Firefighter decisions made in the first 60 seconds can save lives
Firefighter decisions made in the first 60 seconds, 5 minutes and 12 minutes can make a big difference saving lives and property.
DECISIONS MADE IN THE FIRST SIXTY SECONDS CAN SAVE OCCUPANTS’ LIVES
As a first-arriving fire commander steps off the fire engine at a building fire there are so many key indicators that will determine ‘where’, ‘how’ and ‘if ’ to deploy internally is the correct decision at this early stage.
The immediate and critical tactical considerations in that primary 60-second period are:
- Occupancy type?
- Firefighting resources and staffing available?
- Persons reported trapped or missing?
- Occupants located at windows requiring immediate rescue
- Fire location (undertake as near a 360 deg. exterior survey as possible)?
- Is building sprinklered?
- Wind direction and speed (and likely impact on fire)?
- Isolate the flow-path at the open front or rear door (if relevant).
DECISIONS MADE IN THE FIRST FIVE MINUTES CAN SAVE PROPERTY
- The first ‘sixty second’ primary survey should dictate the tactical options for the next five minutes and beyond. At this point the ‘SLICERS’ options (chapter one) come into play.
- Exterior holding position?
- Consider water-fog injection into a confined fire compartment?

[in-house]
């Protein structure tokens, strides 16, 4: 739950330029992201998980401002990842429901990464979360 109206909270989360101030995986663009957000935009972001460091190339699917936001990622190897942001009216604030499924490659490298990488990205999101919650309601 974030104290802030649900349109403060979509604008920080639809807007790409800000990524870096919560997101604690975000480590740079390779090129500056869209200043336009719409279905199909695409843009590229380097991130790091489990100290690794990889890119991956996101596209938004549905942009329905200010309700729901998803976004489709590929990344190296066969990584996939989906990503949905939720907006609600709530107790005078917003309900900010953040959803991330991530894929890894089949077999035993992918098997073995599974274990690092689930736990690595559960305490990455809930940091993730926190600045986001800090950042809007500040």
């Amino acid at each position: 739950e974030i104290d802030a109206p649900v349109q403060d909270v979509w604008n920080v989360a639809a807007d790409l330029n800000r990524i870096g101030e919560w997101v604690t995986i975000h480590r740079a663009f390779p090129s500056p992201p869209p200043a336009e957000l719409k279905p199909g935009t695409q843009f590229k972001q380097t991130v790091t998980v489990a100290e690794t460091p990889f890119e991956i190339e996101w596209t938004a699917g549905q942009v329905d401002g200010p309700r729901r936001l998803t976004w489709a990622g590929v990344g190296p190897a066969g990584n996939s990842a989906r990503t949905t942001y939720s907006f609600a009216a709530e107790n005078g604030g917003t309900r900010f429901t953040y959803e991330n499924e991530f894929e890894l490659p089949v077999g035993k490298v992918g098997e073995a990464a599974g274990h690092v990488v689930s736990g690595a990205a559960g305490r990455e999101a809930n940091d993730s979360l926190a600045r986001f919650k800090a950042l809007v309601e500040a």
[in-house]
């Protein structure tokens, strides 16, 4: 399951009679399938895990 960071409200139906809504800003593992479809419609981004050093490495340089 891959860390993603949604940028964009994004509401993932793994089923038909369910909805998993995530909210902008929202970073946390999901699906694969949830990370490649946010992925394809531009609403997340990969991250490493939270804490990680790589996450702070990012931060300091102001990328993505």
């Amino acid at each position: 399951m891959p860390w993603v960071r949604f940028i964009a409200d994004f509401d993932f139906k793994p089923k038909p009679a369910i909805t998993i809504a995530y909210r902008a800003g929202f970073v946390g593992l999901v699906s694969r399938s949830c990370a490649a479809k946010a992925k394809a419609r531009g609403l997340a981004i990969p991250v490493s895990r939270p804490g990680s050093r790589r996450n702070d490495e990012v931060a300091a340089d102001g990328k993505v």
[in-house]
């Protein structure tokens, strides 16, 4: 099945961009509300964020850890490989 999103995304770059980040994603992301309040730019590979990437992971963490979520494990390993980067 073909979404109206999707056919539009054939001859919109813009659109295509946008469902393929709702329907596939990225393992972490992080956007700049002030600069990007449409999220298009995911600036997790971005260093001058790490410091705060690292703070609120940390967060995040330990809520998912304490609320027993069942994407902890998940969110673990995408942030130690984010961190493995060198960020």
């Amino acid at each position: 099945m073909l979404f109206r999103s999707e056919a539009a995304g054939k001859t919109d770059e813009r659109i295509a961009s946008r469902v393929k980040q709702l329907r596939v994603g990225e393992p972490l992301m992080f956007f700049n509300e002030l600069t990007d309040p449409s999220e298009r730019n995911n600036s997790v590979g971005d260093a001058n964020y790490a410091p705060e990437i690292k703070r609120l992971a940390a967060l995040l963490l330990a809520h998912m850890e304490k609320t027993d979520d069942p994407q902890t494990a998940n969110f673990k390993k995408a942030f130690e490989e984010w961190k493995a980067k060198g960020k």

- Hi-flow exterior attack?
- Transitional attack?
- Protect surrounding exposures first?
- Deploy an interior attack?
- Undertake interior search and rescue?
- Implement additional hose-line management, a safety hose-line or interior doorcontrol assignments?
During this initial phase of firefighting operations, it is important to determine and communicate with great clarity the tactical objectives to all firefighters on-scene.
Here are some key points for discussion with firefighters … Another 60-minute classroom debate! It might, at first, appear simple and straightforward to request an exterior stream be applied into a window discharging fire and smoke. However, what is the strategy? This will determine how the water is to be used! Is it a ‘holding’ strategy whereby the water may be from an appliance tank supply of around 1800 litres with the intention to slow or control fire spread whilst awaiting additional resources to arrive?
Or, has a constant flow supply been sourced? Are we preparing to actually extinguish the fire and if so, is a high flow-rate required because of the potential/involved energy in the fire load? If we empty our water tank in a rapid hi-flow attack (not a holding attempt), do we have secondary water available within 60-120 seconds? Or, are we preparing for a transitional attack where following a 30-60 second exterior stream in through the window to reduce the fire’s heat release (fire reset), we immediately follow-up with an interior deployment to extinguish the fire? If this is the case are we on tank water or constant